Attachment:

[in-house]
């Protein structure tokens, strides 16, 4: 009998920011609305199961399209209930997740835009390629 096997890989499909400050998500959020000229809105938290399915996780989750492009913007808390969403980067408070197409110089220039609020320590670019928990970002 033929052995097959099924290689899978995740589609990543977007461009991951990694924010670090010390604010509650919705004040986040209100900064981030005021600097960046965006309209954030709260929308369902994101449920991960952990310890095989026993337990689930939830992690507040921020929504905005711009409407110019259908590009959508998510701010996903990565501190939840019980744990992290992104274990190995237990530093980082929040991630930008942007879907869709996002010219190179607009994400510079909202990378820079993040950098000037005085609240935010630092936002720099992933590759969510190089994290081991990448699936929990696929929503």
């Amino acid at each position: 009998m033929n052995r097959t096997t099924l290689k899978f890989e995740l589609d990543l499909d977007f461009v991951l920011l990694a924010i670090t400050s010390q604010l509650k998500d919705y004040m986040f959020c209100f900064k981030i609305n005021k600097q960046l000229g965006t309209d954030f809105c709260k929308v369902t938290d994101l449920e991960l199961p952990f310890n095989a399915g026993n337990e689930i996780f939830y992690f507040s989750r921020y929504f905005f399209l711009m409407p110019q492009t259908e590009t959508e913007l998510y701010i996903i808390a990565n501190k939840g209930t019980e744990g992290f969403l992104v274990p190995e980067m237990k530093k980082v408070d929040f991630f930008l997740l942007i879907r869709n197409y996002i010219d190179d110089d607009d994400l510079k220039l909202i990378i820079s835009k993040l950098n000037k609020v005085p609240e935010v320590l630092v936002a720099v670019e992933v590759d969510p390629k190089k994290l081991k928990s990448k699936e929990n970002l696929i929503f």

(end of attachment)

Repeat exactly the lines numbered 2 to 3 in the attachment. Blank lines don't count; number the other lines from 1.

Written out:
């Protein structure tokens, strides 16, 4: 009998920011609305199961399209209930997740835009390629 096997890989499909400050998500959020000229809105938290399915996780989750492009913007808390969403980067408070197409110089220039609020320590670019928990970002 033929052995097959099924290689899978995740589609990543977007461009991951990694924010670090010390604010509650919705004040986040209100900064981030005021600097960046965006309209954030709260929308369902994101449920991960952990310890095989026993337990689930939830992690507040921020929504905005711009409407110019259908590009959508998510701010996903990565501190939840019980744990992290992104274990190995237990530093980082929040991630930008942007879907869709996002010219190179607009994400510079909202990378820079993040950098000037005085609240935010630092936002720099992933590759969510190089994290081991990448699936929990696929929503």
């Amino acid at each position: 009998m033929n052995r097959t096997t099924l290689k899978f890989e995740l589609d990543l499909d977007f461009v991951l920011l990694a924010i670090t400050s010390q604010l509650k998500d919705y004040m986040f959020c209100f900064k981030i609305n005021k600097q960046l000229g965006t309209d954030f809105c709260k929308v369902t938290d994101l449920e991960l199961p952990f310890n095989a399915g026993n337990e689930i996780f939830y992690f507040s989750r921020y929504f905005f399209l711009m409407p110019q492009t259908e590009t959508e913007l998510y701010i996903i808390a990565n501190k939840g209930t019980e744990g992290f969403l992104v274990p190995e980067m237990k530093k980082v408070d929040f991630f930008l997740l942007i879907r869709n197409y996002i010219d190179d110089d607009d994400l510079k220039l909202i990378i820079s835009k993040l950098n000037k609020v005085p609240e935010v320590l630092v936002a720099v670019e992933v590759d969510p390629k190089k994290l081991k928990s990448k699936e929990n970002l696929i929503f």